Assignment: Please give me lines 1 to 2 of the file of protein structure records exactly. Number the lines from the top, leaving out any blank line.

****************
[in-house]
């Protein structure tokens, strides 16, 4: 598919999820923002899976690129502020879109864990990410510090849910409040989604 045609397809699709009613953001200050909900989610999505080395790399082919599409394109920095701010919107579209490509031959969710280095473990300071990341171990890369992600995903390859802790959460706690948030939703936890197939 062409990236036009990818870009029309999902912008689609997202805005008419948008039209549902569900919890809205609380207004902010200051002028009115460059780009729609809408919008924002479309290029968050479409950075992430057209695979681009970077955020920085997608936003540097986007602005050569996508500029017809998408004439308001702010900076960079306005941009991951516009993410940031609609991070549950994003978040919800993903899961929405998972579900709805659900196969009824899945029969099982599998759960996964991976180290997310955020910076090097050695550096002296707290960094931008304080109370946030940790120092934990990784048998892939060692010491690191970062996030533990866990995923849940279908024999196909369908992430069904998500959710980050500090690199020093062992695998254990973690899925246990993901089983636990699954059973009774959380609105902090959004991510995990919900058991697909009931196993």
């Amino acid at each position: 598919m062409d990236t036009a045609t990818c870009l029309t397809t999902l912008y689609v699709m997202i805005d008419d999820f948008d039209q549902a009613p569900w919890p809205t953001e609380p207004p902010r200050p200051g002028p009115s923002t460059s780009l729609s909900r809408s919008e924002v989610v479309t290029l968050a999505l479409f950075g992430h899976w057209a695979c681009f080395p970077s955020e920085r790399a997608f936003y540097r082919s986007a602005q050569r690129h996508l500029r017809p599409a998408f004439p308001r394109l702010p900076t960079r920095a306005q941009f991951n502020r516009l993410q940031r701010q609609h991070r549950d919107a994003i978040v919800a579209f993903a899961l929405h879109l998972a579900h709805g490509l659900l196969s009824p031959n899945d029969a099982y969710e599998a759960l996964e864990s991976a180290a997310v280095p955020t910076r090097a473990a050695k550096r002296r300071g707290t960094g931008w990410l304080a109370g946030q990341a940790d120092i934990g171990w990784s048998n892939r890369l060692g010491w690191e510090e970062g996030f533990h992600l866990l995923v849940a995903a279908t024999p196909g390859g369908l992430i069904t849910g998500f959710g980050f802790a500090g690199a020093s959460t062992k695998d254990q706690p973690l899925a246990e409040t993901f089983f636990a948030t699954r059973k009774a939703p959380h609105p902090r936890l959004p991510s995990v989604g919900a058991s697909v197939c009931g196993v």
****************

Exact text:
[in-house]
């Protein structure tokens, strides 16, 4: 598919999820923002899976690129502020879109864990990410510090849910409040989604 045609397809699709009613953001200050909900989610999505080395790399082919599409394109920095701010919107579209490509031959969710280095473990300071990341171990890369992600995903390859802790959460706690948030939703936890197939 062409990236036009990818870009029309999902912008689609997202805005008419948008039209549902569900919890809205609380207004902010200051002028009115460059780009729609809408919008924002479309290029968050479409950075992430057209695979681009970077955020920085997608936003540097986007602005050569996508500029017809998408004439308001702010900076960079306005941009991951516009993410940031609609991070549950994003978040919800993903899961929405998972579900709805659900196969009824899945029969099982599998759960996964991976180290997310955020910076090097050695550096002296707290960094931008304080109370946030940790120092934990990784048998892939060692010491690191970062996030533990866990995923849940279908024999196909369908992430069904998500959710980050500090690199020093062992695998254990973690899925246990993901089983636990699954059973009774959380609105902090959004991510995990919900058991697909009931196993």